WALTHAM, Mass. (Sep. 24)
Dr. Abram L. Sachar, president of Brandeis University since its foundation 20 years ago, has asked the university’s board of trustees to select his successor as president, “hopefully within two years.” He told a special meeting of the trustees that “new eras, especially in education” required that the university “should now have the reappraisal that new leadership can provide.”
Lawrence A. Wein of New York, chairman of the board of trustees, announced the board’s “profound regret” over Dr. Sachar’s decision and announced that the board had voted unanimously to elect Dr. Sachar chancellor of the university, when a successor to the presidency is appointed and installed.
In the 20 years since Dr. Sachar was called out of retirement to head the newly-established Jewish-sponsored non-sectarian university, Brandeis has grown from a small college with an original freshman class of 107 students and one main building in the shape of a medieval castle, to a university with an international student body of 2,500 studying on a campus with more than 70 modern buildings valued at more than $50 million.
When Dr. Sachar accepted the presidency of Brandeis, he was described by one writer as “a scholarly dynamo who was more interested in writing books than in administration.” He had already gained recognition as a historian with the appearance of his principal work. “A History of the Jews.” written in 1930 and revised since to take in contemporary developments. In addition, he has written “Factors in Jewish History.” “Sufferance Is The Badge.” and “Religion of a Modern Liberal.” besides numerous magazine articles.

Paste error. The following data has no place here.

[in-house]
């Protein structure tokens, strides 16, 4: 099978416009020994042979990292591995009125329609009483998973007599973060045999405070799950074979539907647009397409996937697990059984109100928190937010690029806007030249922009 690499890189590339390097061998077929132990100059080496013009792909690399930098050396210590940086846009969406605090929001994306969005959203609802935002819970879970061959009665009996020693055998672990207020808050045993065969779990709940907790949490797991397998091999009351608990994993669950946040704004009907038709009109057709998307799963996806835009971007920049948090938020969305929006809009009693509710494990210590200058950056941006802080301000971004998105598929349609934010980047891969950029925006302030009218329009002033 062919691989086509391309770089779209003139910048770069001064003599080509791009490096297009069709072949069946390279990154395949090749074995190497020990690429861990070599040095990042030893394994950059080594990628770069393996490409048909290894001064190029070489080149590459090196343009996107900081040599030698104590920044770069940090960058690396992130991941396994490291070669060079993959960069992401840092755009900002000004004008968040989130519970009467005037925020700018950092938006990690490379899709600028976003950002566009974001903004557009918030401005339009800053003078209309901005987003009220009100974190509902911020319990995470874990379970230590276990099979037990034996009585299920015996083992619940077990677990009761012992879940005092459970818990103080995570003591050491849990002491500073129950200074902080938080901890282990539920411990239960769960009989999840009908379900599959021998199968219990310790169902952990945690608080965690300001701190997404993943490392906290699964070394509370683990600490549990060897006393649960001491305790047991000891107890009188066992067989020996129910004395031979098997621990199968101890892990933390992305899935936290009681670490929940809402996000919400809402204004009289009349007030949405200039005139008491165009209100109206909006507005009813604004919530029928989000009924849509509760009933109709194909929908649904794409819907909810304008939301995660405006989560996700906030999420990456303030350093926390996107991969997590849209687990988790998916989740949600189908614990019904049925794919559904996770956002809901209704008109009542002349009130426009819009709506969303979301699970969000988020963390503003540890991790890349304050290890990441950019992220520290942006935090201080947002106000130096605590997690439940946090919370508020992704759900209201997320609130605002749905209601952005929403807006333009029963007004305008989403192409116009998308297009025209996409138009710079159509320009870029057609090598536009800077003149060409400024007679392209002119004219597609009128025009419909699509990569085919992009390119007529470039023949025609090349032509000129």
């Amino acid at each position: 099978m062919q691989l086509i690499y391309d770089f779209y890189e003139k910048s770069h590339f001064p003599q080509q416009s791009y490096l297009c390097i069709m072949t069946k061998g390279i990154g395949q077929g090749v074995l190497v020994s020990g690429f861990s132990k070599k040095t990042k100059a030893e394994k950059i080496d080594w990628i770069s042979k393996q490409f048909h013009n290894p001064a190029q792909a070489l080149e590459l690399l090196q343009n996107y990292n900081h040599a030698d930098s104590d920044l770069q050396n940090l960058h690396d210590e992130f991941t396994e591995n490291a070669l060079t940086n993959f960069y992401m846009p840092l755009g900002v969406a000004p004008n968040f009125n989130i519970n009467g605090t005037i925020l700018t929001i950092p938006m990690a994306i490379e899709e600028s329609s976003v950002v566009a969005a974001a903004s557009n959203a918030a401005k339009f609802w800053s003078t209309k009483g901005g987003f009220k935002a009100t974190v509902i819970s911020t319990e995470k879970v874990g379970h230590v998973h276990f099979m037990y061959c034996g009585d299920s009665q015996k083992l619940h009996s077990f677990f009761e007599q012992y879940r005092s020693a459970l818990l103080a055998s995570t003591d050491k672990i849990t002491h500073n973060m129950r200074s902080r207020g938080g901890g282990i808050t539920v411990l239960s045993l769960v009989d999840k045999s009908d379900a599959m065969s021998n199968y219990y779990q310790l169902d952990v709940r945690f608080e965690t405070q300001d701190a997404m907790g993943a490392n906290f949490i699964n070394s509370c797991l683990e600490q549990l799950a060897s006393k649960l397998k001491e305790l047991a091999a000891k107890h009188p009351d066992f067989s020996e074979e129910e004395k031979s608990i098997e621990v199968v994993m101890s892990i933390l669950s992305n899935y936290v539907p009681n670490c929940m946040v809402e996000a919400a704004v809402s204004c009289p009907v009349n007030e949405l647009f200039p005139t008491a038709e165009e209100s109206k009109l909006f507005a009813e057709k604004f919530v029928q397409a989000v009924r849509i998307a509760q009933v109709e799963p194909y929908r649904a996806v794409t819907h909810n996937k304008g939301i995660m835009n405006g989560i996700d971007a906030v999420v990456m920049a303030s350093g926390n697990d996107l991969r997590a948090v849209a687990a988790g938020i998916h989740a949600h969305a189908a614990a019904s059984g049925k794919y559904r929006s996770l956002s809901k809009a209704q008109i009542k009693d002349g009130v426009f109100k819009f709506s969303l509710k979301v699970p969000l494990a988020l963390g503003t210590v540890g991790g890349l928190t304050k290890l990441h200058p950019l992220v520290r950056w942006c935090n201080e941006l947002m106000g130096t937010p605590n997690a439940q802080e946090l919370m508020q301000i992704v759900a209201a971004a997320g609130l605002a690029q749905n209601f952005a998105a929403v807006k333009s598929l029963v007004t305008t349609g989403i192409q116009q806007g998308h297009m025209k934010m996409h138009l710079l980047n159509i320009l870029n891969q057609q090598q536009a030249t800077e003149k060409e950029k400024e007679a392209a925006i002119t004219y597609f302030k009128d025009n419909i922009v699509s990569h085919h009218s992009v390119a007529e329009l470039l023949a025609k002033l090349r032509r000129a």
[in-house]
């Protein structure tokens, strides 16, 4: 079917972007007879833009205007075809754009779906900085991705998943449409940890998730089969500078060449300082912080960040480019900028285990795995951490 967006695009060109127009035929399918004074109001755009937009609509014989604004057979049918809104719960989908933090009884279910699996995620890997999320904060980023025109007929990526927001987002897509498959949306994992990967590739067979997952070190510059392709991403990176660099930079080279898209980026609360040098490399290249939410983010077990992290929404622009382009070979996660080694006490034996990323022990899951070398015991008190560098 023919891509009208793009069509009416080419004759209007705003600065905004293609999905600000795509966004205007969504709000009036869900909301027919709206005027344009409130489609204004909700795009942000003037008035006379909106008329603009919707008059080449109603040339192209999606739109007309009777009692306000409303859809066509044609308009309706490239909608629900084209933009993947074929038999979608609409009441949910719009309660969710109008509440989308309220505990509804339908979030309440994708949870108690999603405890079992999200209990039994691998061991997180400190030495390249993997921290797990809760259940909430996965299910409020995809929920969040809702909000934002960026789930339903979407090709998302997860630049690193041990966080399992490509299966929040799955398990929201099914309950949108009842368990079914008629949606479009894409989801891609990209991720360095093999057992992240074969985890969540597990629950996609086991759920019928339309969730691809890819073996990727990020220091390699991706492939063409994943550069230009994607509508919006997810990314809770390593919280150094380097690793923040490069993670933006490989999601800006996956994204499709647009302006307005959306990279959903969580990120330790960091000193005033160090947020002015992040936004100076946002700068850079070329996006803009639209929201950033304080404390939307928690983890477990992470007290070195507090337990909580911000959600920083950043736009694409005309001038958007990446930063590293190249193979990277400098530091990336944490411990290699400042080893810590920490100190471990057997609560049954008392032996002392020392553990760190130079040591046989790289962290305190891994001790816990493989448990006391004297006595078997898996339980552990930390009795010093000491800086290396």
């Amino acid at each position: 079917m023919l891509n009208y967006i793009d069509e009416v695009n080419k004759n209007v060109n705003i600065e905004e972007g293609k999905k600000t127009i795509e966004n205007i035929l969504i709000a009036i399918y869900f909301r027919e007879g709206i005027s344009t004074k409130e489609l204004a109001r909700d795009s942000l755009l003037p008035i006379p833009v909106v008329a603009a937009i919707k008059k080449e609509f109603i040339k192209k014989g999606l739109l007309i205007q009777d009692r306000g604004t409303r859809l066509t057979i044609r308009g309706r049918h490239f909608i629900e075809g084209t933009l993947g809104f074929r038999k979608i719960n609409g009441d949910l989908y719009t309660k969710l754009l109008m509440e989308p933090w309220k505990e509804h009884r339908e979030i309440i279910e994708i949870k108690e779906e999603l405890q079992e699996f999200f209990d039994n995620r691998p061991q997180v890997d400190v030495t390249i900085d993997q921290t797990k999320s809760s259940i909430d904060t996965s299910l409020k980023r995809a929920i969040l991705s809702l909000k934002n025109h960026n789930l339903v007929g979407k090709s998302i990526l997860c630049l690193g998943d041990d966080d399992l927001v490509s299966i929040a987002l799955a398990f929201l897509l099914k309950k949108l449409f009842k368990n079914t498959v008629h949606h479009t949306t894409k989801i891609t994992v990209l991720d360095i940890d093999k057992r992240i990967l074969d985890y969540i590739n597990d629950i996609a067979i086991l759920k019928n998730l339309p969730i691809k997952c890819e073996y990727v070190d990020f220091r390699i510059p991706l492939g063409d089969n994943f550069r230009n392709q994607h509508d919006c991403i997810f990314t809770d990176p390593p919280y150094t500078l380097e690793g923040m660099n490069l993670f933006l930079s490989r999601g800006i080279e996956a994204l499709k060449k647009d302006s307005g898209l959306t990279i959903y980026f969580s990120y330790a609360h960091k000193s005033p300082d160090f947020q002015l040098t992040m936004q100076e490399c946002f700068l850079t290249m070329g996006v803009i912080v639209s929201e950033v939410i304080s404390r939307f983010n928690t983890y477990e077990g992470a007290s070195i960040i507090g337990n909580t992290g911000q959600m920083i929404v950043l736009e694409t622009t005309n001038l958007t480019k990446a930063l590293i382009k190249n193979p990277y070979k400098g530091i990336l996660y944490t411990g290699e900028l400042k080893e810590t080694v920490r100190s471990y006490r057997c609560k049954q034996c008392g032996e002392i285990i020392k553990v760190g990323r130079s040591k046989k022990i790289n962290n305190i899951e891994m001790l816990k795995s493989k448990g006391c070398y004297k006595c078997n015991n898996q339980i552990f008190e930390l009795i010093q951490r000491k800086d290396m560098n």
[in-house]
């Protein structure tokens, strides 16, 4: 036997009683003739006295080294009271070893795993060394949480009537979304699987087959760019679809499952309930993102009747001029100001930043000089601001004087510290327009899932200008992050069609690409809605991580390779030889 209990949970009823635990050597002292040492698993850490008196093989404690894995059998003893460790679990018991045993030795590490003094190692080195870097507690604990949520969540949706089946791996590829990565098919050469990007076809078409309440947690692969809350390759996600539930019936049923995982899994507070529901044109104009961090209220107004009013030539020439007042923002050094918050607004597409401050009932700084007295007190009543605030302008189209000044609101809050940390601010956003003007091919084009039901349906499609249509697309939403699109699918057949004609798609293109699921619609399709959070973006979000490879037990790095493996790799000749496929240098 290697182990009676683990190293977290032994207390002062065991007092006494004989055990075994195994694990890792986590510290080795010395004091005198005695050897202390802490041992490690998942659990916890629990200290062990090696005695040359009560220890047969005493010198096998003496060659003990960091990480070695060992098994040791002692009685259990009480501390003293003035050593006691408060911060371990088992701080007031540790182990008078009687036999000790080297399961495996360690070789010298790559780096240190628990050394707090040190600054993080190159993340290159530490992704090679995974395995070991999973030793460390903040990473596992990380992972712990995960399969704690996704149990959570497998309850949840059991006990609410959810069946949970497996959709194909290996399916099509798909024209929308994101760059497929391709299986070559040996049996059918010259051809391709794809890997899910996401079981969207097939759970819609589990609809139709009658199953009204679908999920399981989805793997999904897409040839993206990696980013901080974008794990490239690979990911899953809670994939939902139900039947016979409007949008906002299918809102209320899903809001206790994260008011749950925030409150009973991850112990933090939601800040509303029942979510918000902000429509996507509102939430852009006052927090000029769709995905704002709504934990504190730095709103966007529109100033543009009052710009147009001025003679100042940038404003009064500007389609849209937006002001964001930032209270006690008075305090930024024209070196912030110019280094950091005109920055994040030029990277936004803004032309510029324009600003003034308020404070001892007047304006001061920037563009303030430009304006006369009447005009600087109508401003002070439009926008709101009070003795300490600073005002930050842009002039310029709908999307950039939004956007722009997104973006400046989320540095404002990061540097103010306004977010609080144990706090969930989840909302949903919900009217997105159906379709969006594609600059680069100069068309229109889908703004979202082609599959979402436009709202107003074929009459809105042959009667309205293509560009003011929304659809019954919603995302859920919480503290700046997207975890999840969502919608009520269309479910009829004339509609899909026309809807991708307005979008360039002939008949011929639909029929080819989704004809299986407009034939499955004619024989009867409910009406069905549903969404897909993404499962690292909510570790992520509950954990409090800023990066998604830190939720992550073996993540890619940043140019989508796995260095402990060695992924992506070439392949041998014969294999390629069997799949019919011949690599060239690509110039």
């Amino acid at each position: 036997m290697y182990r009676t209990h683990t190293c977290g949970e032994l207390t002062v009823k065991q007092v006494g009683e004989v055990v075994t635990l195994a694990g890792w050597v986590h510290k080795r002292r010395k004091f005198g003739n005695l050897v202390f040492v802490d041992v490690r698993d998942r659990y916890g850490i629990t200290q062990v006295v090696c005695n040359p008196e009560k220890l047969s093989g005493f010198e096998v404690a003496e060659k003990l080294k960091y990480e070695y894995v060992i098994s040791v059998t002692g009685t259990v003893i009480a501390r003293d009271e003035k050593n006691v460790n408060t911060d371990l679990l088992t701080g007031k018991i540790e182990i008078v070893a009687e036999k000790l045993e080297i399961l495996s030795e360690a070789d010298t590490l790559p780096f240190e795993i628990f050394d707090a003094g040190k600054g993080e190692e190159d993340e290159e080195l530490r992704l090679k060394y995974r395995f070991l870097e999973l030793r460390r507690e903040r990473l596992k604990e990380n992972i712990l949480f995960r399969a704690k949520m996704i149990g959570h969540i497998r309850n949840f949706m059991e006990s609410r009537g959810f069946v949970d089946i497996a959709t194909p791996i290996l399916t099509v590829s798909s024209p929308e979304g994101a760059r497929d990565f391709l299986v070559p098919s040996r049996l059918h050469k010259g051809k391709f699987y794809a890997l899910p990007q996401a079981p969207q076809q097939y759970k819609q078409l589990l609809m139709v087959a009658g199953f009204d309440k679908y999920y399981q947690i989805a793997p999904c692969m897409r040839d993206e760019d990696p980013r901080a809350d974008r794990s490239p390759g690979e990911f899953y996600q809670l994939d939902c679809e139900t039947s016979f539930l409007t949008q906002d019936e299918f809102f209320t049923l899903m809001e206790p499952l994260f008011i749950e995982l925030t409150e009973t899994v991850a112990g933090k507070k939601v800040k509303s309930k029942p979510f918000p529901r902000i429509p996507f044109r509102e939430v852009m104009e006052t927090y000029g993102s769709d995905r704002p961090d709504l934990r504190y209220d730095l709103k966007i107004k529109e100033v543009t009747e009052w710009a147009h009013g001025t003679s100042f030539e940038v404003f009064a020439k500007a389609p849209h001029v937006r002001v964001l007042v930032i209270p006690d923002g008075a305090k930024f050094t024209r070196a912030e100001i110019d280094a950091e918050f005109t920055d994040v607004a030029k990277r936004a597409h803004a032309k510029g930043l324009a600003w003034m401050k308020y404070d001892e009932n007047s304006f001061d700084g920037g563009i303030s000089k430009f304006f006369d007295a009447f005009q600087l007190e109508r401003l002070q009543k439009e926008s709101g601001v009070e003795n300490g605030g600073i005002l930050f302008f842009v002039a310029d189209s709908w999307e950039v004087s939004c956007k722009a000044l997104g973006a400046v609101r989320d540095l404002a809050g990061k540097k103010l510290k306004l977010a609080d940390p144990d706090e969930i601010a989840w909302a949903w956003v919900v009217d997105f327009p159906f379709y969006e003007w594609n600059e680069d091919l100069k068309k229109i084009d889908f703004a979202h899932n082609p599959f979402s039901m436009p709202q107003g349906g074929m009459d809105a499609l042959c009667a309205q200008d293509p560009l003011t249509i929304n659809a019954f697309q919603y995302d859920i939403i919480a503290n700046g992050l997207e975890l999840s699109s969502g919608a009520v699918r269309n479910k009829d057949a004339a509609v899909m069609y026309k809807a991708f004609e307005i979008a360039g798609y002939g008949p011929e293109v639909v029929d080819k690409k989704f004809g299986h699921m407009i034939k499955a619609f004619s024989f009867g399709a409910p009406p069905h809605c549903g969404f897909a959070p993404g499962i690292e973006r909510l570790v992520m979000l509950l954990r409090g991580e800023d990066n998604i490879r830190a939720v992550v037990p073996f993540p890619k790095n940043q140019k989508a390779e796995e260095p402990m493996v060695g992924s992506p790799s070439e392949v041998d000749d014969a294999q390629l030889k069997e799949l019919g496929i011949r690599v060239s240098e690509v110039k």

Another principal interest in Dr. Sachar’s life has been his association with the B’nai B’rith Hillel Foundation. He was director of the Foundation chapter of the University of Illinois from 1929 to 1933 and then served as national director from 1933 to 1948, when he assumed the presidency of Brandeis. In 1923-1929, after earning the first doctorate degree awarded at Cambridge University, Dr. Sachar taught history at the University of Illinois. Among his students were James Reston, associate editor of The New York Times, and Irving Dillard, former head of the editorial page of the St. Louis Post Dispatch.